Compassion & The Nine Yanas

Ngak’chang Rinpoche

at San Francisco Shambhala Centre, February 1997

Part VIII – approaching the yanas

The Nine Yanas as a Model of Developmental Psychology:

The First Three Yanas:

Let us look at the nine yanas as a model of developmental psychology. There are many reflections in Tantra of human process; this is the genius of Tantra in terms of how it explores and plays with our condition. There are many things you find within Tantra that are reflections of human life; but they have been appropriated through wisdom and compassion, in terms of manifesting a means by which we can transform our condition. The nine yanas is like this: you can look at Sravakayana as the place at which an infant starts noticing that things exist outside itself. First of all the infant is a self-contained unit, in its own apprehension. Then suddenly it starts to notice things outside: ‘Hey! The universe isn’t all me. That’s a surprise! I thought I was everything; apparently I’m not.’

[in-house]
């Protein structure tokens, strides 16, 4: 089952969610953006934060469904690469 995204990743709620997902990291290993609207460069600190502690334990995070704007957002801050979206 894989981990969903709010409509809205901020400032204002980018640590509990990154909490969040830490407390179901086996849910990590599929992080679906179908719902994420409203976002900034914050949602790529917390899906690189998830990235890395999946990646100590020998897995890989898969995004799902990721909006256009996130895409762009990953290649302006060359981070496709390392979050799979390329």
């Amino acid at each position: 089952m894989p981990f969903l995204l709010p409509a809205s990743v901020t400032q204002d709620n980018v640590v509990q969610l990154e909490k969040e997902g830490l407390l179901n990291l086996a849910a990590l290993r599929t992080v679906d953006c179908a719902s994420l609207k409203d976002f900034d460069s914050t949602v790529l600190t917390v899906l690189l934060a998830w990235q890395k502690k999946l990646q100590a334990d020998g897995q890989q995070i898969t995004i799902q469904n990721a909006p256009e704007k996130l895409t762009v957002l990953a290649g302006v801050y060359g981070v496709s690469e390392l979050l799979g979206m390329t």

Q: So there’s a point of irritation there too?